Identification of additional genes belonging to the LexA regulon in Escherichia coli

Authors

  • Antonio R. Fernández de Henestrosa,

    1. Section on DNA Replication, Repair and Mutagenesis, Building 6, Room 1A13, National Institute of Child Health and Human Development, National Institutes of Health, 9000 Rockville Pike, Bethesda, MD 20892-2725, USA.
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  • Tomoo Ogi,

    1. Institute for Virus Research, Kyoto University, Sakyo, Kyoto 606-8507, Japan.
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  • Sayura Aoyagi,

    1. Department of Biochemistry and Biophysics, School of Medicine and Dentistry, University of Rochester, Rochester, NY 14642, USA.
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  • David Chafin,

    1. Department of Biochemistry and Biophysics, School of Medicine and Dentistry, University of Rochester, Rochester, NY 14642, USA.
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  • Jeffrey J. Hayes,

    1. Department of Biochemistry and Biophysics, School of Medicine and Dentistry, University of Rochester, Rochester, NY 14642, USA.
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  • Haruo Ohmori,

    1. Institute for Virus Research, Kyoto University, Sakyo, Kyoto 606-8507, Japan.
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  • Roger Woodgate

    Corresponding author
    1. Section on DNA Replication, Repair and Mutagenesis, Building 6, Room 1A13, National Institute of Child Health and Human Development, National Institutes of Health, 9000 Rockville Pike, Bethesda, MD 20892-2725, USA.
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Abstract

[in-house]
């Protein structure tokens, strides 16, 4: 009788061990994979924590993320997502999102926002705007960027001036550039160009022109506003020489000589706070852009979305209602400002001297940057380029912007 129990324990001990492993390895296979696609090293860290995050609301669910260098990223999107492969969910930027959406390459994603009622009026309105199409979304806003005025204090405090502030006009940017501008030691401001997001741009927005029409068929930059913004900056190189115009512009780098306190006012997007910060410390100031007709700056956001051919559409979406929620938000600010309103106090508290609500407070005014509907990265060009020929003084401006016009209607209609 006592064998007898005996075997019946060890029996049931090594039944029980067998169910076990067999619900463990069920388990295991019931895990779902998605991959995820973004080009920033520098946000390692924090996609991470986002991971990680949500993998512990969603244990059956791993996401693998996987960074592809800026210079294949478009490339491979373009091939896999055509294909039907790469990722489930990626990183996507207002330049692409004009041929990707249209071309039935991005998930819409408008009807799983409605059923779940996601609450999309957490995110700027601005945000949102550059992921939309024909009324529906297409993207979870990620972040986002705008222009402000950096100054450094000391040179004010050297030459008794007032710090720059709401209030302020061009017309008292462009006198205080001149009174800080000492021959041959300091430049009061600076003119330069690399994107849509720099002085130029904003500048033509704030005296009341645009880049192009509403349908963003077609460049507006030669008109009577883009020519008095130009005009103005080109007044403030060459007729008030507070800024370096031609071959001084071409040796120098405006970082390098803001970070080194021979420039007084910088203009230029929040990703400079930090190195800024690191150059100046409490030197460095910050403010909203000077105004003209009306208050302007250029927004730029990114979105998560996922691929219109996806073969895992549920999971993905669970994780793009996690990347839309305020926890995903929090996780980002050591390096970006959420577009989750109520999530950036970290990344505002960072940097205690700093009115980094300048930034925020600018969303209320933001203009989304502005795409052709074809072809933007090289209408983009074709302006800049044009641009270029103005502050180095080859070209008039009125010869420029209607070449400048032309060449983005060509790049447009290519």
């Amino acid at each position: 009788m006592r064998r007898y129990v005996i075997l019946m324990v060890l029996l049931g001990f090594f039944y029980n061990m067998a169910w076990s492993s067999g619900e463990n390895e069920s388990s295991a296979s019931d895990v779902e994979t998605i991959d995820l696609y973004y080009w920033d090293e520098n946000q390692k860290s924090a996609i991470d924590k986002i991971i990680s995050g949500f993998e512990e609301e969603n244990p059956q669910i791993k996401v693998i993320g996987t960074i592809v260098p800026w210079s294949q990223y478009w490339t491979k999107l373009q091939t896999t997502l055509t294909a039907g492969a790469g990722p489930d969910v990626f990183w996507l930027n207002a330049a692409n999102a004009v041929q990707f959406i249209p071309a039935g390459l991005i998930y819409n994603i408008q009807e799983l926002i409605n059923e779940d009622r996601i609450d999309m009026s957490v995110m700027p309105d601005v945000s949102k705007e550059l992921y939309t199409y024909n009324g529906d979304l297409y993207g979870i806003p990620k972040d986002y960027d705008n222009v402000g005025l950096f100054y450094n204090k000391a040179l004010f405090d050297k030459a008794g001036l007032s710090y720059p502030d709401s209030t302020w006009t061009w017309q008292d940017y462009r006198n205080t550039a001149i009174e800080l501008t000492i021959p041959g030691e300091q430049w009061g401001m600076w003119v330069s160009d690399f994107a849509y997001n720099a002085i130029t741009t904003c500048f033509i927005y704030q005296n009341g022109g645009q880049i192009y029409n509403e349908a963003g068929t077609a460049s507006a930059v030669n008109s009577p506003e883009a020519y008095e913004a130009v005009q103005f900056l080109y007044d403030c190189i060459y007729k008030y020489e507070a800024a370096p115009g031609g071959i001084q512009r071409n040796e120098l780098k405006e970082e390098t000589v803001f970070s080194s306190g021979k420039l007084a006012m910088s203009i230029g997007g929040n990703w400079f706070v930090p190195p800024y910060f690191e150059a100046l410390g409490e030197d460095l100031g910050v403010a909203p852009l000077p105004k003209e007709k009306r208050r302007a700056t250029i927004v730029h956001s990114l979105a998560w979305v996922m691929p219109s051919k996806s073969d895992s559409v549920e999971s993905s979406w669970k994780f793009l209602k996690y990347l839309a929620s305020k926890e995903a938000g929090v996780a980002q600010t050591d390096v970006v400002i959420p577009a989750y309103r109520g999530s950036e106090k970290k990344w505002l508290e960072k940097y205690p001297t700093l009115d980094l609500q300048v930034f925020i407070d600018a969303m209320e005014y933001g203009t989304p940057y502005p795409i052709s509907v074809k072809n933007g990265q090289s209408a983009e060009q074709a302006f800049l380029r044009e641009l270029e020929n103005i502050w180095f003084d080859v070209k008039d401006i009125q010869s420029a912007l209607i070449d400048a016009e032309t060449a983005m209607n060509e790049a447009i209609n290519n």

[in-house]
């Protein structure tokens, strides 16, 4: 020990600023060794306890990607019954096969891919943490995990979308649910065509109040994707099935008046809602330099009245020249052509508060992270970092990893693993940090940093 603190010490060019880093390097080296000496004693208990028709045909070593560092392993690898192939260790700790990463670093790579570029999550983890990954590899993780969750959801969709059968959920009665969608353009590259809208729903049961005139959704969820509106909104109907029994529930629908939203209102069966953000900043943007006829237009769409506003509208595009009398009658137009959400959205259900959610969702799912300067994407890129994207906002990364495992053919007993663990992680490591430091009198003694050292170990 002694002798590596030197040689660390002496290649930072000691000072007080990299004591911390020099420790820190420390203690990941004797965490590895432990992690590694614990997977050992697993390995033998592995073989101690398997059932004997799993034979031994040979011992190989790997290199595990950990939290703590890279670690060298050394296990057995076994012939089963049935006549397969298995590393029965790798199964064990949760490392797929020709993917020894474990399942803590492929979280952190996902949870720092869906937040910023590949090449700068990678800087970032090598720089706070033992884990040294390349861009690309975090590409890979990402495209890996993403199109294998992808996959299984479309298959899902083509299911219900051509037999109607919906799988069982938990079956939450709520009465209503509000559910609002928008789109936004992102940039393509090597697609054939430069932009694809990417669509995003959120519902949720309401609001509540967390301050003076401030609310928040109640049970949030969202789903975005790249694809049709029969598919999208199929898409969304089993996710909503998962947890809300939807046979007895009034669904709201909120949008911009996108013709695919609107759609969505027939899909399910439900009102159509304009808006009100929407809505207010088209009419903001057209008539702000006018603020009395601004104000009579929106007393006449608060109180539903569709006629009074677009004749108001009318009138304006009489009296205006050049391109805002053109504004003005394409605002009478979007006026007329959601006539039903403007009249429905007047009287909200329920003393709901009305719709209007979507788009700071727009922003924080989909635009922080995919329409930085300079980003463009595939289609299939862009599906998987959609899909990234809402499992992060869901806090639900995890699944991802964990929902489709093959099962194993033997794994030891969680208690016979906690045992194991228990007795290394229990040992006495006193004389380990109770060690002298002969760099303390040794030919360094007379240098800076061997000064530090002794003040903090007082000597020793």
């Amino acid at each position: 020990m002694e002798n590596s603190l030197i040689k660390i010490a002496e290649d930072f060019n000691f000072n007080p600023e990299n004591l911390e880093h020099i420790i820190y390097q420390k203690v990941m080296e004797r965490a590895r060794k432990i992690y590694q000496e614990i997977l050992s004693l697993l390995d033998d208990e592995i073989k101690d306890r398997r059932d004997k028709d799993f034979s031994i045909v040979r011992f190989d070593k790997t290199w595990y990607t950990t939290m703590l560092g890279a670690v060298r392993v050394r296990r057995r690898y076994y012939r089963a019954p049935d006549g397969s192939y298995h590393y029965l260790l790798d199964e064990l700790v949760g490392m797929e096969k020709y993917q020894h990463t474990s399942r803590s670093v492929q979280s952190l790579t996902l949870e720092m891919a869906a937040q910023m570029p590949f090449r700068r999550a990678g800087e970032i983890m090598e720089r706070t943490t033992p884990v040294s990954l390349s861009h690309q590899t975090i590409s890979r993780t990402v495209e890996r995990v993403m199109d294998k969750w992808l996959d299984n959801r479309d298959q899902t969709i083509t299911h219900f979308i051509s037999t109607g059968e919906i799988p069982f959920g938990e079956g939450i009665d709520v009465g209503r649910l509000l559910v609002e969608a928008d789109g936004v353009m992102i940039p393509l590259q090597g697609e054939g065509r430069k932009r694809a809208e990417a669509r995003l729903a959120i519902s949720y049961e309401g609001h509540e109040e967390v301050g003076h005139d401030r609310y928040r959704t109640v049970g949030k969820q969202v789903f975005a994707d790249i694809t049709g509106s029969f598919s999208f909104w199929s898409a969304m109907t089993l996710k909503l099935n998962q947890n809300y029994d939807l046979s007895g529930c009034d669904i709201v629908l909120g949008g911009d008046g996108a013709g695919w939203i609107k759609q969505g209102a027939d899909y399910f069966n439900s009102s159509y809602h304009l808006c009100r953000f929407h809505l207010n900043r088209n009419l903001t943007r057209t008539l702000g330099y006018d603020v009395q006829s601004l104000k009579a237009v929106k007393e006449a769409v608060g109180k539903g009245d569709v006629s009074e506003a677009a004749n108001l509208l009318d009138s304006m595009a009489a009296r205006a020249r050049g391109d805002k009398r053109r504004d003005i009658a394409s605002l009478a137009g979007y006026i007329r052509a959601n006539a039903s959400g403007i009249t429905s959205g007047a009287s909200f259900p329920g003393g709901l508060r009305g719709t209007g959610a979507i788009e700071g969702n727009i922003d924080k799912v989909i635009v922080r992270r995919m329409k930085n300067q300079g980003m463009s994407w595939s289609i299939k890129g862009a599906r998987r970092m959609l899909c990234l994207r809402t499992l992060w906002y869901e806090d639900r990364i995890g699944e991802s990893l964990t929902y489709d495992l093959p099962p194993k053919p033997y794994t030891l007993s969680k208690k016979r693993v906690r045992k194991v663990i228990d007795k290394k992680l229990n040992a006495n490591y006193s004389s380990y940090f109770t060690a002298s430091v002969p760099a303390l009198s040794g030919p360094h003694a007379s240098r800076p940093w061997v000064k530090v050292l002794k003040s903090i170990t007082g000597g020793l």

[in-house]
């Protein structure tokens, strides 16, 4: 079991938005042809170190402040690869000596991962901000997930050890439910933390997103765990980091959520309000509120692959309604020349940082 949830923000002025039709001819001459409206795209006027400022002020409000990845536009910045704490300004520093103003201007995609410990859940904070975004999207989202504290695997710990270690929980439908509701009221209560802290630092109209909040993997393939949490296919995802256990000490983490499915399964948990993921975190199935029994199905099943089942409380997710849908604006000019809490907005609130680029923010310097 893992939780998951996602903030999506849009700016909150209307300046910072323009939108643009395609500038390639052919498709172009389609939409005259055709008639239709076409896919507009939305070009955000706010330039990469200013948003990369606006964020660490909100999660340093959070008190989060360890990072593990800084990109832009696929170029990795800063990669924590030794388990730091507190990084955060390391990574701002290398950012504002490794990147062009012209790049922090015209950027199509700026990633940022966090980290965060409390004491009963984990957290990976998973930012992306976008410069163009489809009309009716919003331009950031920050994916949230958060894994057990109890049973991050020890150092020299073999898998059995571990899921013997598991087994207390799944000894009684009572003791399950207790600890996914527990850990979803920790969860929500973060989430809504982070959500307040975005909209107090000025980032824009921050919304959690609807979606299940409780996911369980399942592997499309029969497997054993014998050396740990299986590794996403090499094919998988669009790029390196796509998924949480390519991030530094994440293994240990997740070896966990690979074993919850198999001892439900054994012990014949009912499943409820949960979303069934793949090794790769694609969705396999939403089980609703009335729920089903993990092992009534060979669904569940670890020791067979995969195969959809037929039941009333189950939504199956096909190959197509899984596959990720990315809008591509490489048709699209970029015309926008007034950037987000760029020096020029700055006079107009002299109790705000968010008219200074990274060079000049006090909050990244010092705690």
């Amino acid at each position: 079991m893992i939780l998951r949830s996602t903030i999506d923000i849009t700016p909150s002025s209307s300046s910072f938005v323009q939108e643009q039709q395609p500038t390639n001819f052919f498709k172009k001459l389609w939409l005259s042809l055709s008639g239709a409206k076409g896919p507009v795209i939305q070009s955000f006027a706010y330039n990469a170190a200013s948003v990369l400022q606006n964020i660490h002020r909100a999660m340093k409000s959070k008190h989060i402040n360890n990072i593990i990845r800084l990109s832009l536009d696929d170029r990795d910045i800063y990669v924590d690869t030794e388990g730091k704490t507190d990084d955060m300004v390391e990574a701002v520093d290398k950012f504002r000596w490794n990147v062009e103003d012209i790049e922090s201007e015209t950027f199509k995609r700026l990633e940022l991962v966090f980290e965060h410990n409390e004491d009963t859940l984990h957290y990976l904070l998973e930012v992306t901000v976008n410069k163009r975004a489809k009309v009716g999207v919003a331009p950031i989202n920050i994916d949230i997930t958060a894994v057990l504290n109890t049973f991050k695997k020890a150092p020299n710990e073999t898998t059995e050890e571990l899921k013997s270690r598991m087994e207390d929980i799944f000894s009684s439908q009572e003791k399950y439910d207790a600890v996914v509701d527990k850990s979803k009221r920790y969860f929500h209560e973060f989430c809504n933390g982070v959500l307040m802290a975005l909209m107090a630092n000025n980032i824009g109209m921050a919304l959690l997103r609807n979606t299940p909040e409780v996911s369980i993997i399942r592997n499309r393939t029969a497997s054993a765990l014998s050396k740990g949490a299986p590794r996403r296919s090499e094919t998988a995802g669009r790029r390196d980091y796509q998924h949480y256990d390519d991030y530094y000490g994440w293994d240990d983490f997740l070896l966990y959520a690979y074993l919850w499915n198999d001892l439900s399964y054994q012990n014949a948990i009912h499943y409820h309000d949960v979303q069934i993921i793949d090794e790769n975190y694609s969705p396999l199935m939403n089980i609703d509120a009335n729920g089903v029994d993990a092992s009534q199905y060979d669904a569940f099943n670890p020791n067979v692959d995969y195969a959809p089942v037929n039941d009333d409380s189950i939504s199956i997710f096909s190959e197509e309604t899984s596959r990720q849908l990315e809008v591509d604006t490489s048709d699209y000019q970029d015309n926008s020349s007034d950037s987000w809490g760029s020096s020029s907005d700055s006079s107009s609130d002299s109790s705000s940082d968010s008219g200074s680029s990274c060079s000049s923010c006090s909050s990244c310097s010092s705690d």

Exposure of Escherichia coli to a variety of DNA-damaging agents results in the induction of the global ‘SOS response’. Expression of many of the genes in the SOS regulon are controlled by the LexA protein. LexA acts as a transcriptional repressor of these unlinked genes by binding to specific sequences (LexA boxes) located within the promoter region of each LexA-regulated gene. Alignment of 20 LexA binding sites found in the E. coli chromosome reveals a consensus of 5′-TACTG(TA)5CAGTA-3′. DNA sequences that exhibit a close match to the consensus are said to have a low heterology index and bind LexA tightly, whereas those that are more diverged have a high heterology index and are not expected to bind LexA. By using this heterology index, together with other search criteria, such as the location of the putative LexA box relative to a gene or to promoter elements, we have performed computational searches of the entire E. coli genome to identify novel LexA-regulated genes. These searches identified a total of 69 potential LexA-regulated genes/operons with a heterology index of < 15 and included all previously characterized LexA-regulated genes. Probes were made to the remaining genes, and these were screened by Northern analysis for damage-inducible gene expression in a wild-type lexA+ cell, constitutive expression in a lexA(Def) cell and basal expression in a non-inducible lexA(Ind) cell. These experiments have allowed us to identify seven new LexA-regulated genes, thus bringing the present number of genes in the E. coli LexA regulon to 31. The potential function of each newly identified LexA-regulated gene is discussed.

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